‘With You’ goes #1 in 17 Countries

WY-#1 in 17banner

If you’ve been following, over the last 9 months I produced the film With You, which is also the name of Dirty South’s upcoming album. The film is based on the album and exists as an extension of the music – but is most definitely not a music video. It is a narrative, 38 minutes in length (the album is 53 minutes).

We shot in Los Angeles in February/March of this year and it came out this past Tuesday, exclusively on iTunes. That same day it shot to #1, leap frogging films by Pixar, Disney and some other massive companies. It has a lot to do with  Dirty South’s fan base, the excellent buzz/reviews the film and music have been getting, and the low price ($2.99). That means a lot, because if you do the math – hundreds of thousands of short films get made each year, only 365 even have a shot at being #1, with most #1’s holding the spot for a length of time. I’m proud of the work we did on this and in the short amount of time it took to shoot and turnaround. It was his first directorial effort on anything but a music video and there was a lot of moving pieces. He dove right into a complicated shoot with a complicated post. And we already have our next few projects lined up… you’ve seen a lot of the rumblings here… stay tuned!



These Drums Are Better Than Your Drums

We are hard at work on an animatic for the opening scene from my next animated film, Orient City: The Dark Ronin Chronicles.  Zsombor is killing it and the animatic itself is actually done. He even took a few frames and finished them so they are the ‘final’ cells from the film (you’ll see them in due time). He did a pass of sound, then I did a pass of sound… now Dragan has to do a pass of sound and mix it.

storyboard_OC_opening 1

Then, we need to add the music.  Dragan has some ideas he’s working with – but the general concept is Ennio Morricone with an oriental twist.  Like Once Upon a Time in the West meets Crouching Tiger, Hidden Dragon. It will be epic – like the movie itself.

In laying down sounds, Zsombor put some drums to the video. When I cringed and Dragan almost threw up, he was a bit poopy. He really loved his weak-ass drums. Then Dragan broke these out and cheered him up…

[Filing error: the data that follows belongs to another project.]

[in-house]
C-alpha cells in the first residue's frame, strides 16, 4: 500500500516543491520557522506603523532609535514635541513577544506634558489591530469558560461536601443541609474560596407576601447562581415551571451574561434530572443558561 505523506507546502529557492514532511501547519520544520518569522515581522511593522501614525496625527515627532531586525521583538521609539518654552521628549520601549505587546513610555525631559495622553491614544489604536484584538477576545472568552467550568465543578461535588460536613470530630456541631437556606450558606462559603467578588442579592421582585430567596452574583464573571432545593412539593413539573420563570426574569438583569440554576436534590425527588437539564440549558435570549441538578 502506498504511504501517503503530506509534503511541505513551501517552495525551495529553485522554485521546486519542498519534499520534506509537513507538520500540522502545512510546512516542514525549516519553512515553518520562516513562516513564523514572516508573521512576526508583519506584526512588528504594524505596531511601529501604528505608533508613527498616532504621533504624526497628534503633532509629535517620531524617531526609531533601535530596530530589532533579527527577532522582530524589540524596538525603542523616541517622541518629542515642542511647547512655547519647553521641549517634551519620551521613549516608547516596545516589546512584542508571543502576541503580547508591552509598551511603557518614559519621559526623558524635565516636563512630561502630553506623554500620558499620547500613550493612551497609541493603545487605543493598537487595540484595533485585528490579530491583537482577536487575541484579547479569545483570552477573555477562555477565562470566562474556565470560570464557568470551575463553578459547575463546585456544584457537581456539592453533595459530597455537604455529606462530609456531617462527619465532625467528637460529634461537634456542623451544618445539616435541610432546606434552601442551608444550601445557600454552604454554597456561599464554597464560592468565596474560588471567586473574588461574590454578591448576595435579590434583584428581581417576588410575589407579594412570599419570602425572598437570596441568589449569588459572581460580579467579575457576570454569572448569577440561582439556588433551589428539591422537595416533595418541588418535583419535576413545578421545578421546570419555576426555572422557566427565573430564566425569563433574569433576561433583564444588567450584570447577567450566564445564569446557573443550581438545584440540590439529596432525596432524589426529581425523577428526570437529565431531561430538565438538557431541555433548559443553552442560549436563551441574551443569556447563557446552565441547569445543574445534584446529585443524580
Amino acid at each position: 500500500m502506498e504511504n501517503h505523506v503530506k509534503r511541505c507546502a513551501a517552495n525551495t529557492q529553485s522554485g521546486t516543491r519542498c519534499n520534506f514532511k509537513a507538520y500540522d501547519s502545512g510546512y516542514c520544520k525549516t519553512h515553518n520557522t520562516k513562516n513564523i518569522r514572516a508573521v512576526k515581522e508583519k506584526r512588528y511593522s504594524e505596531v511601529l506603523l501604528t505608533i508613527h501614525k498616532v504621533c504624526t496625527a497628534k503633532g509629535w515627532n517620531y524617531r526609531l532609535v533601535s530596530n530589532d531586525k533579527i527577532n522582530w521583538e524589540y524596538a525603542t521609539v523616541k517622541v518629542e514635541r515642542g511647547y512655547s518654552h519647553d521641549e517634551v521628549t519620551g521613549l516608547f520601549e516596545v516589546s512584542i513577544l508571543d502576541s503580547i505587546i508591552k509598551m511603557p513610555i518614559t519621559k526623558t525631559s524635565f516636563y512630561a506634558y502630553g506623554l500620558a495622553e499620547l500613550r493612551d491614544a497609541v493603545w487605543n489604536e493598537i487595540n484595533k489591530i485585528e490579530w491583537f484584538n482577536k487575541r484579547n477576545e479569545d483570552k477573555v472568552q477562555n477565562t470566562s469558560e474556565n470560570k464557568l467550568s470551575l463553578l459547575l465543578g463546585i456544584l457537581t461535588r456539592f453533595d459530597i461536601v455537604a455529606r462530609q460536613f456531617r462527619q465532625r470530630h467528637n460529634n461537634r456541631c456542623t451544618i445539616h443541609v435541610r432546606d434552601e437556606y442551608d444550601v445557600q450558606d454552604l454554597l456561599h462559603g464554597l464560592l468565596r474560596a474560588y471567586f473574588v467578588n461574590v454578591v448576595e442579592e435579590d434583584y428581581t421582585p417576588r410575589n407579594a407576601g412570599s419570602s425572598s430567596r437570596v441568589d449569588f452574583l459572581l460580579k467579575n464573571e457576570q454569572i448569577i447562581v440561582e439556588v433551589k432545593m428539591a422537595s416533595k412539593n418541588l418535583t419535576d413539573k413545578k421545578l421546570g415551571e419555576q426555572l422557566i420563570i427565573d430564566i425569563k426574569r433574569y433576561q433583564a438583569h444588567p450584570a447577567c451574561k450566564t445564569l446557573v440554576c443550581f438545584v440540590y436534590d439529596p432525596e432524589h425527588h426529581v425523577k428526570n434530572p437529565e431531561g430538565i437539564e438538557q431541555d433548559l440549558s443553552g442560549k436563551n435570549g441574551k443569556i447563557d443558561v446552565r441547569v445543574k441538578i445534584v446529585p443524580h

London Calling

I recently returned from a trip to London, where I was in post on the music video for Unbreakable, the first single off of Dirty South‘s new album, With You.

Most people assume we are out partying, hitting clubs and picking up models with other world class DJ’s. These are the same people that think I walk red carpets and that movie sets are a big party. The reality is that we were in the hotel room or at the ATM offices editing about 12-14 hours a day… I’m not complaining, because this is what I love. I just happened to travel across the Atlantic to do my job in London, which is pretty cool.

Headphones straight from David Guetta

Headphones straight from David Guetta

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Now entering London...

Now entering London…

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The RE Hotel, the least friendly place in the city. And that's saying a lot.

The RE Hotel, the least friendly place in the city. And that’s saying a lot.

A Ping Pong battleground just steps from the hotel

A Ping Pong battleground just steps from the hotel

Our tube station during this trip

Our tube station during this trip

Oxford Circus

Oxford Circus

Nando's - we need some Portugese Chicken in the US

Nando’s – we need some Portugese Chicken in the US

Zsombor's artwork for City of Dreams about to go up in the ATM offices

Zsombor’s artwork for City of Dreams about to go up in the ATM offices

It was real London.

It was real London.

With You – Trailer

This week Billboard debuted the trailer for With You, the film/concept album I produced (among other roles). You can see it below:

A write-up on the film/album and interview with Dirty South followed on Billboard, with a few words that gave me an ego boost…

“It’s a remarkably well-produced product, especially considering Roganovic is largely self-taught…”

Unbreakable kicks off the last eight months of my life

Just this past week, Dirty South premiered the first single off his upcoming album With YouUnbreakable.  This begins the roll-out of a project I’ve been working on since before Christmas.